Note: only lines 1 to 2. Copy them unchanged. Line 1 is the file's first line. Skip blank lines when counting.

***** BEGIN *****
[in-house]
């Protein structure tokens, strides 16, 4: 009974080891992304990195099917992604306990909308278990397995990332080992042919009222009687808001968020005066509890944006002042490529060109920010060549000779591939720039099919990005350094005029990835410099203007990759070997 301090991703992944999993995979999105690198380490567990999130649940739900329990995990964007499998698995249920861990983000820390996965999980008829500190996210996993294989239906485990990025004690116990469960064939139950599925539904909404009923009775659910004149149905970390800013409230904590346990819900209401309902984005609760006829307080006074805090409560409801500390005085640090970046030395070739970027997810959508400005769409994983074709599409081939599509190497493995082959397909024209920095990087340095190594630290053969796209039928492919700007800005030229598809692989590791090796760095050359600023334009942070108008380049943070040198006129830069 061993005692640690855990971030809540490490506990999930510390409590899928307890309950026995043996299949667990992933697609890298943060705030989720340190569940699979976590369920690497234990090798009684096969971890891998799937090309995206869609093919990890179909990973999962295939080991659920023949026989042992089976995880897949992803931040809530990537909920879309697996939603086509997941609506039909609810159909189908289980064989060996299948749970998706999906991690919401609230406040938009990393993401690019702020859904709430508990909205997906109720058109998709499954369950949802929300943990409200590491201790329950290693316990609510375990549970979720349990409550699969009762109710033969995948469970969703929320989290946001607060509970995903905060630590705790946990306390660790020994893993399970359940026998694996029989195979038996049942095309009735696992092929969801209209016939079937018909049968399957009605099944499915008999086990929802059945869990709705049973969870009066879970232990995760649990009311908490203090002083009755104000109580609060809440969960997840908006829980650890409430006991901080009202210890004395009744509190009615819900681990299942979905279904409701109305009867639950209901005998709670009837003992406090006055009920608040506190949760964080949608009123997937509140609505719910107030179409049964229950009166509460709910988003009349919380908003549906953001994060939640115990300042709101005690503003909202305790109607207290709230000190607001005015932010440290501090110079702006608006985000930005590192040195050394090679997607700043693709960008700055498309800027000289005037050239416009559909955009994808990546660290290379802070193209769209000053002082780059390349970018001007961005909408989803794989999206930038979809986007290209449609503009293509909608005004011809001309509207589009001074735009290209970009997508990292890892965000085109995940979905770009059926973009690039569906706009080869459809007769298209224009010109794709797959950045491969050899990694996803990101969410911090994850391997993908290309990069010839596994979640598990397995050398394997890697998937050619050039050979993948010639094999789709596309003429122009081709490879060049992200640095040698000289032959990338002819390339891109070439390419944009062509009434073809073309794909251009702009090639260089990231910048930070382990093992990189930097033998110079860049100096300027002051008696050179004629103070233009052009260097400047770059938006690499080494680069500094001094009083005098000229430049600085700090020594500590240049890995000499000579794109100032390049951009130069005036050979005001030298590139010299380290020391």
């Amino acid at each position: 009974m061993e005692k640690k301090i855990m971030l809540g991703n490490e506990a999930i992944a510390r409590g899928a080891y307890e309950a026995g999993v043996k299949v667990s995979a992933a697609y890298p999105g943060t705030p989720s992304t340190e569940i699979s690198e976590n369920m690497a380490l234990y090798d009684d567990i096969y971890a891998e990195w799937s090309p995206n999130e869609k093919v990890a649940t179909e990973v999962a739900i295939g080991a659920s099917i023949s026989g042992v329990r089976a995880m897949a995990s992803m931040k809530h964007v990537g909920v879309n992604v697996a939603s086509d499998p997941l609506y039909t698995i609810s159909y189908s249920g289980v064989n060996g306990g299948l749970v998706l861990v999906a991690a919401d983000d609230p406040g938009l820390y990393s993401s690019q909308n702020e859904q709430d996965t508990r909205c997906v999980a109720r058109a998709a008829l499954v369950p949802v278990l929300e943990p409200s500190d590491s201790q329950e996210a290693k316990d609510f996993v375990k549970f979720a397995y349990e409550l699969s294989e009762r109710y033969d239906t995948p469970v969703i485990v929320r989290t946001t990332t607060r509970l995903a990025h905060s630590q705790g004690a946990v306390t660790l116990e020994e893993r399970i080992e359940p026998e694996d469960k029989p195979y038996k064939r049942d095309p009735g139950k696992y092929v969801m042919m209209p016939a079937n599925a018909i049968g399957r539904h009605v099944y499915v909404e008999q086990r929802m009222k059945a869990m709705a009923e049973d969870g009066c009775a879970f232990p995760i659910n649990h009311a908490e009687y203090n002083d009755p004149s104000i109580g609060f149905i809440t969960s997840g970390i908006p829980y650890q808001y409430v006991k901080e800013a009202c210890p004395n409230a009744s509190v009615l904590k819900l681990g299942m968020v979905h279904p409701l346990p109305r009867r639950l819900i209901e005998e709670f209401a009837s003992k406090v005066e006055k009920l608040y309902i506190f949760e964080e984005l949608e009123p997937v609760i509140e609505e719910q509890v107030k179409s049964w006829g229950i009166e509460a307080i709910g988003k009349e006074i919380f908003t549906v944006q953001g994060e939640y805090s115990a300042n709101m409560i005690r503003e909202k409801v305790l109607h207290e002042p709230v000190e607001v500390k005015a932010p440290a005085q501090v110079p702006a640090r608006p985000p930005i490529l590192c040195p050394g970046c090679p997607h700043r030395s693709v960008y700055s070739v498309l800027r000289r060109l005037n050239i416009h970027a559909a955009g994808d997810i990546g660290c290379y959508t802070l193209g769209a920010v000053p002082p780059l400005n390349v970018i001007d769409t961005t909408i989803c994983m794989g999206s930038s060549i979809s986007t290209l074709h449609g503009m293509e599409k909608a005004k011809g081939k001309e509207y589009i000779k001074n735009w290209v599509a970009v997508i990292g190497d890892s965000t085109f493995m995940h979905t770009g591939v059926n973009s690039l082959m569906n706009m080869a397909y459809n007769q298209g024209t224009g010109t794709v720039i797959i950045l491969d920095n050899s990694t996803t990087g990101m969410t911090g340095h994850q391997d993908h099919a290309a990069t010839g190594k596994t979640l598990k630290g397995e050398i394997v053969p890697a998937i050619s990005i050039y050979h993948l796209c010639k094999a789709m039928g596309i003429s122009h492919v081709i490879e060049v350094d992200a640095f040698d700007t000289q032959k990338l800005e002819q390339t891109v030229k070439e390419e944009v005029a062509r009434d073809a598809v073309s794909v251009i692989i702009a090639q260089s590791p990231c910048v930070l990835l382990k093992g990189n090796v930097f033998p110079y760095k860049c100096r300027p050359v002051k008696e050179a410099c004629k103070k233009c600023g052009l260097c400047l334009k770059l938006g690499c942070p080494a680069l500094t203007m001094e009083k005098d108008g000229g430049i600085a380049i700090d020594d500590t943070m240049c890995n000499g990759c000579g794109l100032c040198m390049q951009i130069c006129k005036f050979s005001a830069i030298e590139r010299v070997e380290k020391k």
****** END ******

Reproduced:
[in-house]
């Protein structure tokens, strides 16, 4: 009974080891992304990195099917992604306990909308278990397995990332080992042919009222009687808001968020005066509890944006002042490529060109920010060549000779591939720039099919990005350094005029990835410099203007990759070997 301090991703992944999993995979999105690198380490567990999130649940739900329990995990964007499998698995249920861990983000820390996965999980008829500190996210996993294989239906485990990025004690116990469960064939139950599925539904909404009923009775659910004149149905970390800013409230904590346990819900209401309902984005609760006829307080006074805090409560409801500390005085640090970046030395070739970027997810959508400005769409994983074709599409081939599509190497493995082959397909024209920095990087340095190594630290053969796209039928492919700007800005030229598809692989590791090796760095050359600023334009942070108008380049943070040198006129830069 061993005692640690855990971030809540490490506990999930510390409590899928307890309950026995043996299949667990992933697609890298943060705030989720340190569940699979976590369920690497234990090798009684096969971890891998799937090309995206869609093919990890179909990973999962295939080991659920023949026989042992089976995880897949992803931040809530990537909920879309697996939603086509997941609506039909609810159909189908289980064989060996299948749970998706999906991690919401609230406040938009990393993401690019702020859904709430508990909205997906109720058109998709499954369950949802929300943990409200590491201790329950290693316990609510375990549970979720349990409550699969009762109710033969995948469970969703929320989290946001607060509970995903905060630590705790946990306390660790020994893993399970359940026998694996029989195979038996049942095309009735696992092929969801209209016939079937018909049968399957009605099944499915008999086990929802059945869990709705049973969870009066879970232990995760649990009311908490203090002083009755104000109580609060809440969960997840908006829980650890409430006991901080009202210890004395009744509190009615819900681990299942979905279904409701109305009867639950209901005998709670009837003992406090006055009920608040506190949760964080949608009123997937509140609505719910107030179409049964229950009166509460709910988003009349919380908003549906953001994060939640115990300042709101005690503003909202305790109607207290709230000190607001005015932010440290501090110079702006608006985000930005590192040195050394090679997607700043693709960008700055498309800027000289005037050239416009559909955009994808990546660290290379802070193209769209000053002082780059390349970018001007961005909408989803794989999206930038979809986007290209449609503009293509909608005004011809001309509207589009001074735009290209970009997508990292890892965000085109995940979905770009059926973009690039569906706009080869459809007769298209224009010109794709797959950045491969050899990694996803990101969410911090994850391997993908290309990069010839596994979640598990397995050398394997890697998937050619050039050979993948010639094999789709596309003429122009081709490879060049992200640095040698000289032959990338002819390339891109070439390419944009062509009434073809073309794909251009702009090639260089990231910048930070382990093992990189930097033998110079860049100096300027002051008696050179004629103070233009052009260097400047770059938006690499080494680069500094001094009083005098000229430049600085700090020594500590240049890995000499000579794109100032390049951009130069005036050979005001030298590139010299380290020391």